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Estes sentenced to probation
A judge sentenced Traverse City Mayor Michael Estes to 18 months probation for driving while impaired.Continued ...
GT board: Open meeting violations?
Grand Traverse County’s governing board is under fire for limiting public comment at a contentious budget meeting attended by scores of citizens.Continued ...
GT County deer harvest down
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Citizens turn out to support tribe
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One arrested in Leelanau vehicle thefts
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Clearing the Record: 12/03/2013
Because of incorrect information provided to the Record-Eagle, the amount of a grant awarded to Traverse City by the Great Lakes Fishery Trust was incorrect in a Nov. 23 story, and the trust's name was misspelled.Continued ...
- Monday, December 2, 2013
Bomb squad called to Cherry Growers
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Rich resigns from TCAPS board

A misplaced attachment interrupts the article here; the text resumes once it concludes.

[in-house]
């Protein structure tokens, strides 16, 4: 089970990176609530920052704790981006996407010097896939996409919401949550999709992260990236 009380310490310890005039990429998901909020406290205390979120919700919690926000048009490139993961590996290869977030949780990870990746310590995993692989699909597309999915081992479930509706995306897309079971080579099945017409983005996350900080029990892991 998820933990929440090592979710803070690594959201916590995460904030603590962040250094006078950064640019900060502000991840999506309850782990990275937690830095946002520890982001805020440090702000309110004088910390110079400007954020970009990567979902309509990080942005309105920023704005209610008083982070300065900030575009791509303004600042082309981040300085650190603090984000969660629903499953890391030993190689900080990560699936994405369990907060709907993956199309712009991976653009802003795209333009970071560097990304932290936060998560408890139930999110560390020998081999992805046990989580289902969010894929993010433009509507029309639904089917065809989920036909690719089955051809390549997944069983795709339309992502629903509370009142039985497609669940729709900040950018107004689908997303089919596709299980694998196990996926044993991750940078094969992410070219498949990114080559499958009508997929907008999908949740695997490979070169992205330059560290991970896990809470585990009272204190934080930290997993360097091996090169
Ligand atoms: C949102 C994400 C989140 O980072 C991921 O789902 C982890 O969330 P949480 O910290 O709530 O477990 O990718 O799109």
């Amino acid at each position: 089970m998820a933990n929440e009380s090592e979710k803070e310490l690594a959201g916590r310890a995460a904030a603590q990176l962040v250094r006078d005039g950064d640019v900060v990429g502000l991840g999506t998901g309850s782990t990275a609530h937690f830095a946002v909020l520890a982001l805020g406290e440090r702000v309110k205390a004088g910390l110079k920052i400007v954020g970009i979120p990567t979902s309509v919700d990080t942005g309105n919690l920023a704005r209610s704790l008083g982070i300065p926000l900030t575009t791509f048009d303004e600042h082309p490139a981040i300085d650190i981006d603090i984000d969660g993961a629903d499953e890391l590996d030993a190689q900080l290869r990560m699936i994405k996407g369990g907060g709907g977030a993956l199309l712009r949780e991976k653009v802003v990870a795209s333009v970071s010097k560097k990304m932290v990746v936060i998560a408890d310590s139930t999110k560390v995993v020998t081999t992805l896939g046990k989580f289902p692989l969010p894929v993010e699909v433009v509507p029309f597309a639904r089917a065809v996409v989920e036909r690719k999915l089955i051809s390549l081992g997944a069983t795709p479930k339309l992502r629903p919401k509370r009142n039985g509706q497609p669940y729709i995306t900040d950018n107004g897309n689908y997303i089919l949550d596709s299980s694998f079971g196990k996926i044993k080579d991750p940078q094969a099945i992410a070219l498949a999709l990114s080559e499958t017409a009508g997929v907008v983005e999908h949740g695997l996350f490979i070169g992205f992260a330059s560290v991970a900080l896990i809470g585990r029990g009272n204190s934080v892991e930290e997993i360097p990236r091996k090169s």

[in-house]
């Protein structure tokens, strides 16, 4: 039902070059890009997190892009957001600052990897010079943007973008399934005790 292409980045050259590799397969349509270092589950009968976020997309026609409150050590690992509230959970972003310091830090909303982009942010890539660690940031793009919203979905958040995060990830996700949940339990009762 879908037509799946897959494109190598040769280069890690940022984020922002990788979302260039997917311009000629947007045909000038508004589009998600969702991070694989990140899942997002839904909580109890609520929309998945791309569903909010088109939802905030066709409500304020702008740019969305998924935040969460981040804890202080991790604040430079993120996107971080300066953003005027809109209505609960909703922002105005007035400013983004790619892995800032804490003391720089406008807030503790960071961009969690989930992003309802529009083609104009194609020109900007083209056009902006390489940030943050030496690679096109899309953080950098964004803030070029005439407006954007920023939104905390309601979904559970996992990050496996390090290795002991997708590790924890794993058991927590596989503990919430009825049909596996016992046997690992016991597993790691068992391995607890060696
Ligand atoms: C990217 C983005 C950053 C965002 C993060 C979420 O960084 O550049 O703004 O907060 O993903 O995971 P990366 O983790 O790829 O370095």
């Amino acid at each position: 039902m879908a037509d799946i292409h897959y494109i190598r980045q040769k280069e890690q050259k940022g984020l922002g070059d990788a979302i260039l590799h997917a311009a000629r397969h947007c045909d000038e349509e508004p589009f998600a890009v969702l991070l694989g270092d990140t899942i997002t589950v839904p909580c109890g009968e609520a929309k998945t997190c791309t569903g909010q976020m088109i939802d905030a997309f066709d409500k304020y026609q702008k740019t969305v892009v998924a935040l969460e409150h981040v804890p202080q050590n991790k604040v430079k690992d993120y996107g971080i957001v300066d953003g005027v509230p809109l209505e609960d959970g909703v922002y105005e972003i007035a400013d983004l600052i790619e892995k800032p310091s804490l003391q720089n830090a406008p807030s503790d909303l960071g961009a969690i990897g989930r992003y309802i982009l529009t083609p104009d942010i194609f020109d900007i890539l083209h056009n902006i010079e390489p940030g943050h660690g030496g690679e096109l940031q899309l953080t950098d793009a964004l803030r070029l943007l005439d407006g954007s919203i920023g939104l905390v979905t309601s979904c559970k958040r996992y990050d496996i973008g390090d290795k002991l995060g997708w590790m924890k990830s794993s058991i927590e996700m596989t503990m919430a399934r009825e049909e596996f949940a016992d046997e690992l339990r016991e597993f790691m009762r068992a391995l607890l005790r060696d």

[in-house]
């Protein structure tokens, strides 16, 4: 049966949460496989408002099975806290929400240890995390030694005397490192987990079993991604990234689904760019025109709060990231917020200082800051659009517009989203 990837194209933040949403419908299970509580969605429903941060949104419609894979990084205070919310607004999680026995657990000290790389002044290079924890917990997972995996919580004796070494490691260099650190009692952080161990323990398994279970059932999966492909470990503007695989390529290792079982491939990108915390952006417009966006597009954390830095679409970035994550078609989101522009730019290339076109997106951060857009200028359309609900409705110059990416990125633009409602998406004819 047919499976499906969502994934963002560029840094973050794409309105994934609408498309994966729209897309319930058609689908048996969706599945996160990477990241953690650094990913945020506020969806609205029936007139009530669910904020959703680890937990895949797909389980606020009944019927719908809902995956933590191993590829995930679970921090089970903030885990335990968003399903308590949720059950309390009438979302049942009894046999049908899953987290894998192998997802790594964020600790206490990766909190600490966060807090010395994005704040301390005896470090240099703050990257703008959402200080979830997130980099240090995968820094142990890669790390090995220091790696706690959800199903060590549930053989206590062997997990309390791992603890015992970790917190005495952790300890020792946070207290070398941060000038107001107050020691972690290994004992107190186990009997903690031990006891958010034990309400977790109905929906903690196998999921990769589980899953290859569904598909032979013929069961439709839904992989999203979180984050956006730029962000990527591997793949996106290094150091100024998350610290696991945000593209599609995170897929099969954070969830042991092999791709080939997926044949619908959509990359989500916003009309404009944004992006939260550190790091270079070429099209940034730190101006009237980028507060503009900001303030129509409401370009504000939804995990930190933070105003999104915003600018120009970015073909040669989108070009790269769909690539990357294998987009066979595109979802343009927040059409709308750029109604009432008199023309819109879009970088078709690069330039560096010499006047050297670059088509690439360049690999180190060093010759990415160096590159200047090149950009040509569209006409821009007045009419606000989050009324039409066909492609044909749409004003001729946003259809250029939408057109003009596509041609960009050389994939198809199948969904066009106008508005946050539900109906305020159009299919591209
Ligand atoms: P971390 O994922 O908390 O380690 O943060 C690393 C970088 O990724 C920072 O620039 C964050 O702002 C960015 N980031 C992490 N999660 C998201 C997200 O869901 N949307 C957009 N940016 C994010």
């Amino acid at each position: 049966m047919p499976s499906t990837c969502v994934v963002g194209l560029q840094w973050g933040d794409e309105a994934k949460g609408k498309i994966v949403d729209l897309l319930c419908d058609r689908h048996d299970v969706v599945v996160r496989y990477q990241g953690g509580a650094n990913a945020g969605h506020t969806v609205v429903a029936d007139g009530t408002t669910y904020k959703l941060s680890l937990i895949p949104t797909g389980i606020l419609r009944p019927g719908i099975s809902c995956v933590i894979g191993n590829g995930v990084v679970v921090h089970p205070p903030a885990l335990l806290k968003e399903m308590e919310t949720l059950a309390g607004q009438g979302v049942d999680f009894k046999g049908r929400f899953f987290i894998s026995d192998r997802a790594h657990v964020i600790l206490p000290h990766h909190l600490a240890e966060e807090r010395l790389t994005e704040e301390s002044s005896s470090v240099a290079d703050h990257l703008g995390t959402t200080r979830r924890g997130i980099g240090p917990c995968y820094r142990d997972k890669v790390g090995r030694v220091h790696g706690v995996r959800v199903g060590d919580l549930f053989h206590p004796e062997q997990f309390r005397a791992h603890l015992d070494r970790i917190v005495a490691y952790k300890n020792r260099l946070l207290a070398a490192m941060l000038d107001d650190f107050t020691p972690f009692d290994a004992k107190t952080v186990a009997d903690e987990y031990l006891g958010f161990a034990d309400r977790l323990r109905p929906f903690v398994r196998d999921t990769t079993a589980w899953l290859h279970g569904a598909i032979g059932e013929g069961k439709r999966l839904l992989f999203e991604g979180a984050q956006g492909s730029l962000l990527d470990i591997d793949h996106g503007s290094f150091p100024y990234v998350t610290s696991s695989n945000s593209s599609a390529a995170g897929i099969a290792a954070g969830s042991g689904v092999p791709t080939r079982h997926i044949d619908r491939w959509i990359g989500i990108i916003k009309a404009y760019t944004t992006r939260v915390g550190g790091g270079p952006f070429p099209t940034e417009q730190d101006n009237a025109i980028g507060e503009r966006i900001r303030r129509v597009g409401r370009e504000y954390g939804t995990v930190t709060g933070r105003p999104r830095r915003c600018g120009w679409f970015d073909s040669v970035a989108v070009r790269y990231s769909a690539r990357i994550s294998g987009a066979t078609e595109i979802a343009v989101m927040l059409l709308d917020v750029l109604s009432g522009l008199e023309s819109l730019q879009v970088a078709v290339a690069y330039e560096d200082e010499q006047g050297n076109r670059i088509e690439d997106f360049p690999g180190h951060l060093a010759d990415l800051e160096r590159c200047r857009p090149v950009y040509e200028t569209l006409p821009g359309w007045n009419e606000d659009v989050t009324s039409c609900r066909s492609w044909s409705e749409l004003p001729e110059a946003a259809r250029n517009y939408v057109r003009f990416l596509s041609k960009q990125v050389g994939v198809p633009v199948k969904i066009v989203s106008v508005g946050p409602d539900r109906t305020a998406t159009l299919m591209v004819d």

Applications are being accepted for an open spot on Traverse City Area Public Schools’ Board of Education following the resignation of a trustee and former board president.Continued ...
Authorities investigate 'suspicious device'
Cherry Growers, Inc. is offering a reward for information about a "suspicious device" that brought the bomb squad to its main office.Continued ...
TCAPS board member resigns
Marjorie Rich has announced her resignation from the Traverse City Area Public Schools Board of Education.
Academy's 6-week electives are fun, educational
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- Murder suspect has criminal past